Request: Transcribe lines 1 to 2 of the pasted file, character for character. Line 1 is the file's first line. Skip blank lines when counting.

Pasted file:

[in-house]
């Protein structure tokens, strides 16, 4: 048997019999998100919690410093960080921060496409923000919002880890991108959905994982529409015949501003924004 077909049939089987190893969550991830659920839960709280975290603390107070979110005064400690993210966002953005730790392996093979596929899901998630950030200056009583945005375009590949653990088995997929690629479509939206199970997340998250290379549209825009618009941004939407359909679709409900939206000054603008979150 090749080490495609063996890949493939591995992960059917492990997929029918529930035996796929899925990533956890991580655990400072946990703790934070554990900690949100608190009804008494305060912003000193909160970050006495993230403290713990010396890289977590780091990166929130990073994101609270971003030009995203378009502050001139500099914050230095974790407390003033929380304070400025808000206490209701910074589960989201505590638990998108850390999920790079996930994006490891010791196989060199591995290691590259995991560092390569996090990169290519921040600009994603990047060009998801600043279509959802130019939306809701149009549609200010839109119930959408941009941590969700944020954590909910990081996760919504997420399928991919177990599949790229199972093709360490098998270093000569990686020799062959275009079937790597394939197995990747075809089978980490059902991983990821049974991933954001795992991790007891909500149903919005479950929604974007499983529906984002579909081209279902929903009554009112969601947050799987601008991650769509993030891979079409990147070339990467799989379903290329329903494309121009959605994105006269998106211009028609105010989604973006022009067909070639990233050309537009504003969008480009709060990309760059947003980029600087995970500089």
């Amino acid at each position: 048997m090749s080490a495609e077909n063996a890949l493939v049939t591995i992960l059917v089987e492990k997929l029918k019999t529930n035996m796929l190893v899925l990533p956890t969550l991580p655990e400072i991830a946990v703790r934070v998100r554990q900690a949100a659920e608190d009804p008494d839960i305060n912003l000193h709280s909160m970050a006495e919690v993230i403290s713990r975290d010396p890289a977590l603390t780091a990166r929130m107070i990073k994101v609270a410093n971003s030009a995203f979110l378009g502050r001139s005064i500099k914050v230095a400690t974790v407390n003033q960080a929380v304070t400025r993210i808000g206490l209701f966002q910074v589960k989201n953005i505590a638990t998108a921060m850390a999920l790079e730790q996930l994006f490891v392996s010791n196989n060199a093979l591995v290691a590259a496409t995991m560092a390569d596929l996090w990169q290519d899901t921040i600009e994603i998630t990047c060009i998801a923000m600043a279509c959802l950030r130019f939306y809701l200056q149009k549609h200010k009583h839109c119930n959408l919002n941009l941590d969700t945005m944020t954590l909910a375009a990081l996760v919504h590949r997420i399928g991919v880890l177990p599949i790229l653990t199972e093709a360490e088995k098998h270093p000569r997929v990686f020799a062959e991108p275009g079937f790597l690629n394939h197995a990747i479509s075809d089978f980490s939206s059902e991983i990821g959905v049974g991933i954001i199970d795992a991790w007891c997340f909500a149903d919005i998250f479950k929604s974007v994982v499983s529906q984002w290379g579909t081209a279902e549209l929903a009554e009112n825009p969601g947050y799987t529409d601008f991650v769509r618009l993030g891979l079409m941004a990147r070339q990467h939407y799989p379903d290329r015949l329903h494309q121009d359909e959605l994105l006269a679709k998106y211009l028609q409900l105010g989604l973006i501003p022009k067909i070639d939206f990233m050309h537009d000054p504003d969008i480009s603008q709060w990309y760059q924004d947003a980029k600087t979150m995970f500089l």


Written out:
[in-house]
């Protein structure tokens, strides 16, 4: 048997019999998100919690410093960080921060496409923000919002880890991108959905994982529409015949501003924004 077909049939089987190893969550991830659920839960709280975290603390107070979110005064400690993210966002953005730790392996093979596929899901998630950030200056009583945005375009590949653990088995997929690629479509939206199970997340998250290379549209825009618009941004939407359909679709409900939206000054603008979150 090749080490495609063996890949493939591995992960059917492990997929029918529930035996796929899925990533956890991580655990400072946990703790934070554990900690949100608190009804008494305060912003000193909160970050006495993230403290713990010396890289977590780091990166929130990073994101609270971003030009995203378009502050001139500099914050230095974790407390003033929380304070400025808000206490209701910074589960989201505590638990998108850390999920790079996930994006490891010791196989060199591995290691590259995991560092390569996090990169290519921040600009994603990047060009998801600043279509959802130019939306809701149009549609200010839109119930959408941009941590969700944020954590909910990081996760919504997420399928991919177990599949790229199972093709360490098998270093000569990686020799062959275009079937790597394939197995990747075809089978980490059902991983990821049974991933954001795992991790007891909500149903919005479950929604974007499983529906984002579909081209279902929903009554009112969601947050799987601008991650769509993030891979079409990147070339990467799989379903290329329903494309121009959605994105006269998106211009028609105010989604973006022009067909070639990233050309537009504003969008480009709060990309760059947003980029600087995970500089």